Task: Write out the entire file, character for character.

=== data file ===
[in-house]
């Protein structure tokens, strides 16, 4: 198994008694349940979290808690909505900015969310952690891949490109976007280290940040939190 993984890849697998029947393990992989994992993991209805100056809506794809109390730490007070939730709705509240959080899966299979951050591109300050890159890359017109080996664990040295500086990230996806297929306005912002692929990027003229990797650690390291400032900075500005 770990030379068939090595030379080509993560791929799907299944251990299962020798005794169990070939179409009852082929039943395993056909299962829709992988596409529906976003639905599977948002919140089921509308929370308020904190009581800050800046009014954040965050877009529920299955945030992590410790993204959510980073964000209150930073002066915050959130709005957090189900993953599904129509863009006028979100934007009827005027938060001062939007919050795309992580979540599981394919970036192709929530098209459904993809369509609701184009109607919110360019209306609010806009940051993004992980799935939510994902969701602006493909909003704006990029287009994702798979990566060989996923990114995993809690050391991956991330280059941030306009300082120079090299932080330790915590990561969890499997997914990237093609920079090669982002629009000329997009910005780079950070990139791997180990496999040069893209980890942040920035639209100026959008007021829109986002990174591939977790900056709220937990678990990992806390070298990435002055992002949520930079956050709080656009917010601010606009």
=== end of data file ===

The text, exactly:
[in-house]
């Protein structure tokens, strides 16, 4: 198994008694349940979290808690909505900015969310952690891949490109976007280290940040939190 993984890849697998029947393990992989994992993991209805100056809506794809109390730490007070939730709705509240959080899966299979951050591109300050890159890359017109080996664990040295500086990230996806297929306005912002692929990027003229990797650690390291400032900075500005 770990030379068939090595030379080509993560791929799907299944251990299962020798005794169990070939179409009852082929039943395993056909299962829709992988596409529906976003639905599977948002919140089921509308929370308020904190009581800050800046009014954040965050877009529920299955945030992590410790993204959510980073964000209150930073002066915050959130709005957090189900993953599904129509863009006028979100934007009827005027938060001062939007919050795309992580979540599981394919970036192709929530098209459904993809369509609701184009109607919110360019209306609010806009940051993004992980799935939510994902969701602006493909909003704006990029287009994702798979990566060989996923990114995993809690050391991956991330280059941030306009300082120079090299932080330790915590990561969890499997997914990237093609920079090669982002629009000329997009910005780079950070990139791997180990496999040069893209980890942040920035639209100026959008007021829109986002990174591939977790900056709220937990678990990992806390070298990435002055992002949520930079956050709080656009917010601010606009």